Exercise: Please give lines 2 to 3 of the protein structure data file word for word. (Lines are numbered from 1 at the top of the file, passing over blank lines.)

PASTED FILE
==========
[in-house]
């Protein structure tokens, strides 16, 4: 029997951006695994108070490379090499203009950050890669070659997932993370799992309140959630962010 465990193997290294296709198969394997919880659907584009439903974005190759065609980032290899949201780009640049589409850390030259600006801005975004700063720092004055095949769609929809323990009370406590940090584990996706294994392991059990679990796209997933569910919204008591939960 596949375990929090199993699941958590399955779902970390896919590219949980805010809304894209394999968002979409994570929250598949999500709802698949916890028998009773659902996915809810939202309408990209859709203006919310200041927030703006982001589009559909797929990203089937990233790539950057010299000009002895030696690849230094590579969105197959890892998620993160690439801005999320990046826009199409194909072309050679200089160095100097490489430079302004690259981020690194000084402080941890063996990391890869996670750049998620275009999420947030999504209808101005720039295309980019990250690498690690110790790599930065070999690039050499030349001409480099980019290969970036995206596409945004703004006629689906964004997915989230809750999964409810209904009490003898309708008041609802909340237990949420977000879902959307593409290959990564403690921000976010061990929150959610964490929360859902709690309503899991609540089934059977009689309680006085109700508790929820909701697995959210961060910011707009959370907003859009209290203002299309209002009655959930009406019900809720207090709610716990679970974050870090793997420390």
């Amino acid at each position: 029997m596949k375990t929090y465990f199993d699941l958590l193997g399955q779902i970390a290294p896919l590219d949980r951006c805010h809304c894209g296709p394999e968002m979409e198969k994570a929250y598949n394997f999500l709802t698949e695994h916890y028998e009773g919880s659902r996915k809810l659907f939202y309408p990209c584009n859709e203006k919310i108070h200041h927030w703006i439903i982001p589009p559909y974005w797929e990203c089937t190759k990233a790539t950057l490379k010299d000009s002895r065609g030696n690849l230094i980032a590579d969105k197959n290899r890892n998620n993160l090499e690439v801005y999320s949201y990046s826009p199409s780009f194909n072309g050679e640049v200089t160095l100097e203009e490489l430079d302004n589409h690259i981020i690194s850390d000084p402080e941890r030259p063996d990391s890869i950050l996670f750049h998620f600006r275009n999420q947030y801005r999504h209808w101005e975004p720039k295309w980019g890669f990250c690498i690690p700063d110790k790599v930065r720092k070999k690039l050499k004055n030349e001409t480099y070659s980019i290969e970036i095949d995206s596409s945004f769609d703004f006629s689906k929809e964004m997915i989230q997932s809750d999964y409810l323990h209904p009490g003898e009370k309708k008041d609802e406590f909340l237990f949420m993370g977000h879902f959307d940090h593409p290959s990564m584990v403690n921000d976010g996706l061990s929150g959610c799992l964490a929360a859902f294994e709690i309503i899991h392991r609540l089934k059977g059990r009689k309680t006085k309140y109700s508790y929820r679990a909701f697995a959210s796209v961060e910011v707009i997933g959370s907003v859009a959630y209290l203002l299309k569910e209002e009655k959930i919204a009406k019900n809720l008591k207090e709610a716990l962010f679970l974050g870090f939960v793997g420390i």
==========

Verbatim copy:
């Protein structure tokens, strides 16, 4: 029997951006695994108070490379090499203009950050890669070659997932993370799992309140959630962010 465990193997290294296709198969394997919880659907584009439903974005190759065609980032290899949201780009640049589409850390030259600006801005975004700063720092004055095949769609929809323990009370406590940090584990996706294994392991059990679990796209997933569910919204008591939960 596949375990929090199993699941958590399955779902970390896919590219949980805010809304894209394999968002979409994570929250598949999500709802698949916890028998009773659902996915809810939202309408990209859709203006919310200041927030703006982001589009559909797929990203089937990233790539950057010299000009002895030696690849230094590579969105197959890892998620993160690439801005999320990046826009199409194909072309050679200089160095100097490489430079302004690259981020690194000084402080941890063996990391890869996670750049998620275009999420947030999504209808101005720039295309980019990250690498690690110790790599930065070999690039050499030349001409480099980019290969970036995206596409945004703004006629689906964004997915989230809750999964409810209904009490003898309708008041609802909340237990949420977000879902959307593409290959990564403690921000976010061990929150959610964490929360859902709690309503899991609540089934059977009689309680006085109700508790929820909701697995959210961060910011707009959370907003859009209290203002299309209002009655959930009406019900809720207090709610716990679970974050870090793997420390």
């Amino acid at each position: 029997m596949k375990t929090y465990f199993d699941l958590l193997g399955q779902i970390a290294p896919l590219d949980r951006c805010h809304c894209g296709p394999e968002m979409e198969k994570a929250y598949n394997f999500l709802t698949e695994h916890y028998e009773g919880s659902r996915k809810l659907f939202y309408p990209c584009n859709e203006k919310i108070h200041h927030w703006i439903i982001p589009p559909y974005w797929e990203c089937t190759k990233a790539t950057l490379k010299d000009s002895r065609g030696n690849l230094i980032a590579d969105k197959n290899r890892n998620n993160l090499e690439v801005y999320s949201y990046s826009p199409s780009f194909n072309g050679e640049v200089t160095l100097e203009e490489l430079d302004n589409h690259i981020i690194s850390d000084p402080e941890r030259p063996d990391s890869i950050l996670f750049h998620f600006r275009n999420q947030y801005r999504h209808w101005e975004p720039k295309w980019g890669f990250c690498i690690p700063d110790k790599v930065r720092k070999k690039l050499k004055n030349e001409t480099y070659s980019i290969e970036i095949d995206s596409s945004f769609d703004f006629s689906k929809e964004m997915i989230q997932s809750d999964y409810l323990h209904p009490g003898e009370k309708k008041d609802e406590f909340l237990f949420m993370g977000h879902f959307d940090h593409p290959s990564m584990v403690n921000d976010g996706l061990s929150g959610c799992l964490a929360a859902f294994e709690i309503i899991h392991r609540l089934k059977g059990r009689k309680t006085k309140y109700s508790y929820r679990a909701f697995a959210s796209v961060e910011v707009i997933g959370s907003v859009a959630y209290l203002l299309k569910e209002e009655k959930i919204a009406k019900n809720l008591k207090e709610a716990l962010f679970l974050g870090f939960v793997g420390i």